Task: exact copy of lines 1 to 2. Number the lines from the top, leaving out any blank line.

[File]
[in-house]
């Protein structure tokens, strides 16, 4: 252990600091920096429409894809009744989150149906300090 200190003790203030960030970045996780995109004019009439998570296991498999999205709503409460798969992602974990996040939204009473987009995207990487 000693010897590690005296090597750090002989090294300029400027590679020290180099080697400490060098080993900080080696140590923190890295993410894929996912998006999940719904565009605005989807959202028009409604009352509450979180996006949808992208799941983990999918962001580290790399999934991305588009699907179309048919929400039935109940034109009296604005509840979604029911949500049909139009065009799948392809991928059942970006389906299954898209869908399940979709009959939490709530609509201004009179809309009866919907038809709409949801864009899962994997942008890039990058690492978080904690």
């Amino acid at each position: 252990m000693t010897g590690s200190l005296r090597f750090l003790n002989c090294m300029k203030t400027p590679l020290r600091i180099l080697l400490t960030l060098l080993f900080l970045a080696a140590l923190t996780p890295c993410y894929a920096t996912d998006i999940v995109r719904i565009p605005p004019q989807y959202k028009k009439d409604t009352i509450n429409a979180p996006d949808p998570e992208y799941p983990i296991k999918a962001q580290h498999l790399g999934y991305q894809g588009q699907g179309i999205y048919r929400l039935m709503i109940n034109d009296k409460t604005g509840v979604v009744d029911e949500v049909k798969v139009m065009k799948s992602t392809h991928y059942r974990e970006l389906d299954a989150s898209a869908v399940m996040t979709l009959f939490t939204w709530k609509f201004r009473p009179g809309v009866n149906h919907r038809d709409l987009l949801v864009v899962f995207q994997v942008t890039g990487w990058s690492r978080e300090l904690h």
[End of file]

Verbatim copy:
[in-house]
């Protein structure tokens, strides 16, 4: 252990600091920096429409894809009744989150149906300090 200190003790203030960030970045996780995109004019009439998570296991498999999205709503409460798969992602974990996040939204009473987009995207990487 000693010897590690005296090597750090002989090294300029400027590679020290180099080697400490060098080993900080080696140590923190890295993410894929996912998006999940719904565009605005989807959202028009409604009352509450979180996006949808992208799941983990999918962001580290790399999934991305588009699907179309048919929400039935109940034109009296604005509840979604029911949500049909139009065009799948392809991928059942970006389906299954898209869908399940979709009959939490709530609509201004009179809309009866919907038809709409949801864009899962994997942008890039990058690492978080904690």